If all of his changes are legitimate, then that is undoubtedly a good thing. The world is clearly a better place when men change for the better. But—and this is admittedly judgmental—the tears appear too calculated, too staged. And, more importantly, how can one truly be the poster-boy of atonement when he remains silent about a thing like murders and to this day fails to bring closure to two grieving families?
Now, please don’t bring up the “whatever happened to being innocent until proven guilty” shtick. For starters, Ray Lewis pled guilty to obstruction of justice for originally lying to police during the investigation. So bringing the murder investigation up in discussing his legacy is not some ignorant attempt to troll Ravens fans; he actually was guilty of an offense related to the murders.
Furthermore, his acquittal of other charges doesn’t fully remove the stench of the trial. Lewis and his friends got in an altercation with the two Akron men and they turned up dead. Lewis’ cream-colored suit he wore that night was never located. Witness statements to investigators did not align with their testimonies in court. Something seems afoul.
Sure, Lewis may have well acted courageously that night as a peacemaker and tried to stop the fight. I don’t know, but that’s not really the point. The fact remains that no one has been charged for the murders of those two young men, and that is in part due to Lewis’ inability to fully cooperate with the investigation.
All while two grieving families in Akron are subjected to coverage by national pundits lauding the linebacker for both his skill and virtue, afraid to broach that pesky, inconvenient cloud.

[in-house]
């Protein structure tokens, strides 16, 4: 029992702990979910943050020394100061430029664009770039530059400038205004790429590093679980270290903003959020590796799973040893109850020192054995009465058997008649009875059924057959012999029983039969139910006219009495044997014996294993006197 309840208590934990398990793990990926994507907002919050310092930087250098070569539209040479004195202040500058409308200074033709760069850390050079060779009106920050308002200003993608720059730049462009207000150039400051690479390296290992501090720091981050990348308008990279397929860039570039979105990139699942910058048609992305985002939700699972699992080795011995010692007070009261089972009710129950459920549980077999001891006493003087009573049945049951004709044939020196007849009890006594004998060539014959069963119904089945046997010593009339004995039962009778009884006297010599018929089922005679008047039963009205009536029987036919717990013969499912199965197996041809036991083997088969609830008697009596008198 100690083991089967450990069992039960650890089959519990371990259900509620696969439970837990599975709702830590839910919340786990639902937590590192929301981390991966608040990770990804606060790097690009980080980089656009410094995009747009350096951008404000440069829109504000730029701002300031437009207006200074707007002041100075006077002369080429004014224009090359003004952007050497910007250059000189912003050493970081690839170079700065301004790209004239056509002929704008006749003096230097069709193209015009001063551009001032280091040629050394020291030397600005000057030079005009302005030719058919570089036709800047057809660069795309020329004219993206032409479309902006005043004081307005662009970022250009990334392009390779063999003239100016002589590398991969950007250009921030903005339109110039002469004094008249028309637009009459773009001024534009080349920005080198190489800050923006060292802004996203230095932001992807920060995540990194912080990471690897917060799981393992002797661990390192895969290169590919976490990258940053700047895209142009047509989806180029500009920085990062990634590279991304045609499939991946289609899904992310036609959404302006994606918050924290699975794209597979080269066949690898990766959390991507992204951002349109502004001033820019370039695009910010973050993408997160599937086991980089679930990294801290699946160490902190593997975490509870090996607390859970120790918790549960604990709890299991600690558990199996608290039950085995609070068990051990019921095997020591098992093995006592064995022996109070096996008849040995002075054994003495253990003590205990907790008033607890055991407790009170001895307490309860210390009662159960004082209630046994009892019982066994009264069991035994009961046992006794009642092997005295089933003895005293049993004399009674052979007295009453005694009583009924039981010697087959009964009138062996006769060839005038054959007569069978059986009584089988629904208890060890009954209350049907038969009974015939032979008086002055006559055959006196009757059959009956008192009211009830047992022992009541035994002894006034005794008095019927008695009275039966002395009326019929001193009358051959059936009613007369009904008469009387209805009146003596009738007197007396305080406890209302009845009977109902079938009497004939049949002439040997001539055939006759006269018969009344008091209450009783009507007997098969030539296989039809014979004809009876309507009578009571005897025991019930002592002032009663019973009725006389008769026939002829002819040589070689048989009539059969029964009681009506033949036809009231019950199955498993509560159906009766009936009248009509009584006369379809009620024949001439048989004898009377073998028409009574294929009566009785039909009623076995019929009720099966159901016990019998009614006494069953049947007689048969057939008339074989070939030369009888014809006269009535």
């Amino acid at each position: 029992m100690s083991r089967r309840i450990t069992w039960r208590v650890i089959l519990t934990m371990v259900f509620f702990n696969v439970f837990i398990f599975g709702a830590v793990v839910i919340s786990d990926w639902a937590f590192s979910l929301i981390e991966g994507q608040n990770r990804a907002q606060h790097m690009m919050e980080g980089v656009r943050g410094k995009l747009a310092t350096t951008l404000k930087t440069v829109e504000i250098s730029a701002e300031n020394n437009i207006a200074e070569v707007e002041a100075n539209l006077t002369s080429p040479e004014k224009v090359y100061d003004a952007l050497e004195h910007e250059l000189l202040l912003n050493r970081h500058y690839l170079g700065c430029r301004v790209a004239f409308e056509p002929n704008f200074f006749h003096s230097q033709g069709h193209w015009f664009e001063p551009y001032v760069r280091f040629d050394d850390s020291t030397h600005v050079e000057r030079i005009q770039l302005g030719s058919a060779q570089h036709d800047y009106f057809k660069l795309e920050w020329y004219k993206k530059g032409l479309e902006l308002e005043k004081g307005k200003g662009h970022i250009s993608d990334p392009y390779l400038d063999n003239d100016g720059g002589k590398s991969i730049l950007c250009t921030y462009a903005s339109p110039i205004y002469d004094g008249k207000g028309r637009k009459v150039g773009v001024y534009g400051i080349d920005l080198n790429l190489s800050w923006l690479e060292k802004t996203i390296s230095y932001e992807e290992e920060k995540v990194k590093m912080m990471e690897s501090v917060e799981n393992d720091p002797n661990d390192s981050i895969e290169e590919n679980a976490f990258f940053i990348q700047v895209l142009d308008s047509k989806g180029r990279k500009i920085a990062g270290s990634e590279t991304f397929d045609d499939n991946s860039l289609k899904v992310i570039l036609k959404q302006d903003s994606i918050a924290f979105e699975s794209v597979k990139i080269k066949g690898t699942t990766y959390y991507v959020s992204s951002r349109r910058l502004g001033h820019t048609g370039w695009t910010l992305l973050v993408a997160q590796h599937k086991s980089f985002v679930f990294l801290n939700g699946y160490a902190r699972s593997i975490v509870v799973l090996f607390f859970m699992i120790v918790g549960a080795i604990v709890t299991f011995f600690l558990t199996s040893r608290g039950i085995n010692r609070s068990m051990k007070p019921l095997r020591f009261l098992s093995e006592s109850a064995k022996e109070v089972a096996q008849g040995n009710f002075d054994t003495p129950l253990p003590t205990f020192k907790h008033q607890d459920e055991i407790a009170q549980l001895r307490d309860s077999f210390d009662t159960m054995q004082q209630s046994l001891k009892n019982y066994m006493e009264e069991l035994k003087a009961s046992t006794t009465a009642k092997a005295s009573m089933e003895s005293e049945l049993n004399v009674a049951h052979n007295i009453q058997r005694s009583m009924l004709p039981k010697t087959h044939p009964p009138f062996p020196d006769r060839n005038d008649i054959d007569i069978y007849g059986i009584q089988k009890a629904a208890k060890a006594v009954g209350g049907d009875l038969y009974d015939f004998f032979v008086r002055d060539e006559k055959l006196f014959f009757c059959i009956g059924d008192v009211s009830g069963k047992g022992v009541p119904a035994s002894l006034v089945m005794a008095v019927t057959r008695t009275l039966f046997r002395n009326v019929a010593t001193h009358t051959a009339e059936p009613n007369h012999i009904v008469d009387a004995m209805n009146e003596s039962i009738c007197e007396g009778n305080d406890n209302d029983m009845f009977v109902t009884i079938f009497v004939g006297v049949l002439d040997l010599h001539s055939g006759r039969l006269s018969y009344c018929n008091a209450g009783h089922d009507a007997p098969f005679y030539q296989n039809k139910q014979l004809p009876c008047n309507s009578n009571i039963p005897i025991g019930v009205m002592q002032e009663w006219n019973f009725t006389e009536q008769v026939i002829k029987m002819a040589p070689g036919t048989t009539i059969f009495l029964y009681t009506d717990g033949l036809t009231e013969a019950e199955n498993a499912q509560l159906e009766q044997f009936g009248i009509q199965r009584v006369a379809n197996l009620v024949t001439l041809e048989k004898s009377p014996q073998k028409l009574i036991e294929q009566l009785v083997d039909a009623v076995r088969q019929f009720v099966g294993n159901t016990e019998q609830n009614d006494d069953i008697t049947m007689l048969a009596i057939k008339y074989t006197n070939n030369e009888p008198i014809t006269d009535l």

* – Also, let’s remember that Lance actually did have cancer and still won seven Tour de Frances against a bunch of other dopers. Considering how I refuse to ride a bike to school because that means I have to ride it up the hill by Little Italy on the way back home, I’m allowed to remain impressed.
And whatever else about his character flaws, he still parlayed that ill-gotten fame into one of the most successful philanthropic movements in memory.
UPDATE (1/29/13): Reports now coming out that Ray Lewis used Deer Antler spray (a banned substance) to speed up his recovery from his tricep injury. Deer Antler spray. Excuse me while I dust my shoulder off as my Lance Armstrong dichotomy became all the more salient.
Because those who do not learn from history are doomed to repeat it.
Jimmy Haslam III:
… and Randy Lerner:
I’ve heard way too many people channel their inner Henry VIII, calling for Brandon Weeden’s head after his first game.
Now, don’t get me wrong, Weeden’s play was more unsightly than a Lindsay Lohan mugshot. It doesn’t matter that the offensive line played like hot butter. There’s really no excuse for it. And inserting backup QB Colt McCoy very well could have won the game.
In fact, let’s assume, arguendo, that McCoy would indeed have led the Browns to a victory.
I’m still not subbing him in for Weeden. Read more…
Just because of this:
Just excellent, excellent GIFs.